“Tonight truly is a blessed night.” That was the ominous text I received from my friend on a rather boring Thursday evening. Were Brad Pitt and Angelina Jolie back together? Was The Office coming back for a 10th season with Steve Carell? Was President Donald Trump impeached? It was quickly followed with a second text: “In 15 minutes we will finally have access to ‘thank u, next.’”
That was better news than anything I could’ve ever hoped for.
“Thank u, next,” the fifth studio album from Ariana Grande, was released on Spotify Feb. 8. Less than six months after her previous, disappointingly mediocre-at-best album “Sweetener,” Grande cranked out a 12-track album, and every single song is a bop. I’m in a happy relationship and I still find myself blasting “break up with your girlfriend, i’m bored” in the car (If you’re reading this Josh, please don’t break up with me, it’s just a really good song).
But “thank u, next” is problematic. The problem doesn’t lie within the music, though, it’s with the artist herself. For reasons that are beyond me, Grande is arguably one of the most hated women in the country. Her hair is too long. Her voice is high and whiny. She’s a diva. She’s to blame for Mac Miller’s death. She got engaged and later broke up with Pete Davidson as a publicity stunt, and she led him to threaten to commit suicide. And now, she’s being condemned for creating an album that draws inspiration from her recent experiences.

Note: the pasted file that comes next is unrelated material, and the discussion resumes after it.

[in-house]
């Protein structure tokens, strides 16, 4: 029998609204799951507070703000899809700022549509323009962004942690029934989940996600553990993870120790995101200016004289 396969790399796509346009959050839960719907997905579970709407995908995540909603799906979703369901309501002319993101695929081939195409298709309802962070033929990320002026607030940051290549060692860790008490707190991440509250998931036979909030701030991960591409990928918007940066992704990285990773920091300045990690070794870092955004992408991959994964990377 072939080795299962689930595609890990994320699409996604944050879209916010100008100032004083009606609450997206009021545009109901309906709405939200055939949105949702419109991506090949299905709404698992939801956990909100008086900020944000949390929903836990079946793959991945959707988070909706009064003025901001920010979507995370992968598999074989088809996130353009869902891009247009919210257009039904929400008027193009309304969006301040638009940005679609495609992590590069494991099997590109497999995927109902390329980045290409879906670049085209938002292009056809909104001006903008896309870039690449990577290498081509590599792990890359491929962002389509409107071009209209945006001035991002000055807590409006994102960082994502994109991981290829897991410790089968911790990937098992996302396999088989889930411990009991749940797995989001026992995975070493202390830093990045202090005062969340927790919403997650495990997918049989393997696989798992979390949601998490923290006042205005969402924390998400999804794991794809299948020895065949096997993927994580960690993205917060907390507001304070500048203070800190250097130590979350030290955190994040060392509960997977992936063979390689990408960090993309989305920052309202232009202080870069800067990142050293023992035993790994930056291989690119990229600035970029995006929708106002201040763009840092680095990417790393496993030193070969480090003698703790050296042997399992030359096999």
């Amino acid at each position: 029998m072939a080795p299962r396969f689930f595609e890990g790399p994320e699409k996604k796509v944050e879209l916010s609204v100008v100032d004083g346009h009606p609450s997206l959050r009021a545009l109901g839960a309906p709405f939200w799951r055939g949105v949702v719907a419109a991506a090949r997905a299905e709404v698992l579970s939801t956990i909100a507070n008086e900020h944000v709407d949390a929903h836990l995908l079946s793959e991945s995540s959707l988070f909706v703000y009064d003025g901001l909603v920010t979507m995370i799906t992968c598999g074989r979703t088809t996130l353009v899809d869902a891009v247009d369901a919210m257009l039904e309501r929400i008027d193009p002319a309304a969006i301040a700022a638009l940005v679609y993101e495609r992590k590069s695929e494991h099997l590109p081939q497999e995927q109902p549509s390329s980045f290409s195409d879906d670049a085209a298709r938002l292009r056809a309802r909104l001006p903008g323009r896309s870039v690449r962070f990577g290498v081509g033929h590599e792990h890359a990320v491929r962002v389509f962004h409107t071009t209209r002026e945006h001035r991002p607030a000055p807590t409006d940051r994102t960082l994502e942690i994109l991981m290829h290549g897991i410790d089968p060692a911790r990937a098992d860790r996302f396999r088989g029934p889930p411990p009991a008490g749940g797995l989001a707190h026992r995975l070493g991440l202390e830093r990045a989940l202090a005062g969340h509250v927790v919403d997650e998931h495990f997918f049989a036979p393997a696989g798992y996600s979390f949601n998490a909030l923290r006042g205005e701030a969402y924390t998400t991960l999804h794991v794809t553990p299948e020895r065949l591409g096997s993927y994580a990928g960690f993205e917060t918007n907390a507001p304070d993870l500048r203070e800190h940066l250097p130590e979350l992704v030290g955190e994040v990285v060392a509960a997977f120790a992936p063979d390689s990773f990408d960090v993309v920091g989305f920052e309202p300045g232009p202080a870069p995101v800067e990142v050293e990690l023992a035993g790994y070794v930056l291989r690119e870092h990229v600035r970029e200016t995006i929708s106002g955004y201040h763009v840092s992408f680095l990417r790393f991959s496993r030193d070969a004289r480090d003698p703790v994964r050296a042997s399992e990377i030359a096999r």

Grande has been through more in the last two years than most of us have in our entire lives: a bombing at her Manchester Arena concert in May 2017 that left 22 people dead and 59 wounded, trying to support ex-boyfriend Mac Miller with his addiction – then dealing with his drug overdose and death in September 2018 – and a failed engagement to Pete Davidson. In a tearful December 2018 Billboard’s Women in Music event speech, Grande said, “This has been one of the best years of my career and the worst of my life.”
Here’s the thing. Everyone deals with trauma and healing in different ways, and Grande’s way of dealing with hers is valid. She has every right to produce a song like “thank u, next.” She’s acknowledging and appreciating her past relationships and moving on from them. Yes, “7 rings” – which includes lyrics like, “Whoever said money can’t solve your problems, must not have had enough money to solve ‘em” – flaunts her elitism. But everyone loves “Glamorous” by Fergie, “Started From the Bottom” by Drake and “Material Girl” by Madonna. So why can’t Grande sing about her poppin’ lip gloss and matching diamond rings that she bought for her friends?
Music listeners have every right to like an artist’s music and dislike the artist that creates it. I, too, find myself struggling with this concept as my beloved Kanye West continues with his Twitter tirades. But Grande and “thank u, next” deserve credit where credit is due: She’s an extraordinary singer and songwriter (skip to the last minute of “imagine,” the first song on the album, to hear her Mariah Carey-contending whistle tones and you’ll see what I mean).
Each song on “thank u, next” is phenomenal on its own, but together, they create an album of true musical, lyrical and artistic talent. Listeners can cry over lost lovers with the song “ghostin,” then reinforce their self-worth with “NASA.” “Thank u, next” is an extremely versatile and catchy album, and it’s a blessed time listening to it.